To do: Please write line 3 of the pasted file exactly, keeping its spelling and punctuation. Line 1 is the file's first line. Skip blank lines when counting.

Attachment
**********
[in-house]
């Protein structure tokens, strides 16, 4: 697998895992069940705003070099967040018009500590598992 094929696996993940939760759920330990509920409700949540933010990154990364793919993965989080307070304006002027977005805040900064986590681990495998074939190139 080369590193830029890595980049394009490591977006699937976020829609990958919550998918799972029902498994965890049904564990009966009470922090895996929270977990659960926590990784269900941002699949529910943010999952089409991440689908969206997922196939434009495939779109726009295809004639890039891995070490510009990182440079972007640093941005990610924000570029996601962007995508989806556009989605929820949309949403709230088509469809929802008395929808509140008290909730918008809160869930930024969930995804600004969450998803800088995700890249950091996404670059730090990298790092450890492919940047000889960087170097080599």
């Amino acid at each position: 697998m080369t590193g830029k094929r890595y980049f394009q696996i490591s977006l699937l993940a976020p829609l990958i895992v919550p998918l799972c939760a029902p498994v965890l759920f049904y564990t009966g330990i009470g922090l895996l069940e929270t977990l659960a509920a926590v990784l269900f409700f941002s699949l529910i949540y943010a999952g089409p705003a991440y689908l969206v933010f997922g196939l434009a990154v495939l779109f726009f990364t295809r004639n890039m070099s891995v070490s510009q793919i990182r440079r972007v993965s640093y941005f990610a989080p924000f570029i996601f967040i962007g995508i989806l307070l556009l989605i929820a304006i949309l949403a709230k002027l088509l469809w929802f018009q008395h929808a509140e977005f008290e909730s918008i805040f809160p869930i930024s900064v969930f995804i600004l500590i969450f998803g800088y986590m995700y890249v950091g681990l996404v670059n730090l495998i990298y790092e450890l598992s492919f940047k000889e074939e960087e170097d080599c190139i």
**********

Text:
């Amino acid at each position: 697998m080369t590193g830029k094929r890595y980049f394009q696996i490591s977006l699937l993940a976020p829609l990958i895992v919550p998918l799972c939760a029902p498994v965890l759920f049904y564990t009966g330990i009470g922090l895996l069940e929270t977990l659960a509920a926590v990784l269900f409700f941002s699949l529910i949540y943010a999952g089409p705003a991440y689908l969206v933010f997922g196939l434009a990154v495939l779109f726009f990364t295809r004639n890039m070099s891995v070490s510009q793919i990182r440079r972007v993965s640093y941005f990610a989080p924000f570029i996601f967040i962007g995508i989806l307070l556009l989605i929820a304006i949309l949403a709230k002027l088509l469809w929802f018009q008395h929808a509140e977005f008290e909730s918008i805040f809160p869930i930024s900064v969930f995804i600004l500590i969450f998803g800088y986590m995700y890249v950091g681990l996404v670059n730090l495998i990298y790092e450890l598992s492919f940047k000889e074939e960087e170097d080599c190139i």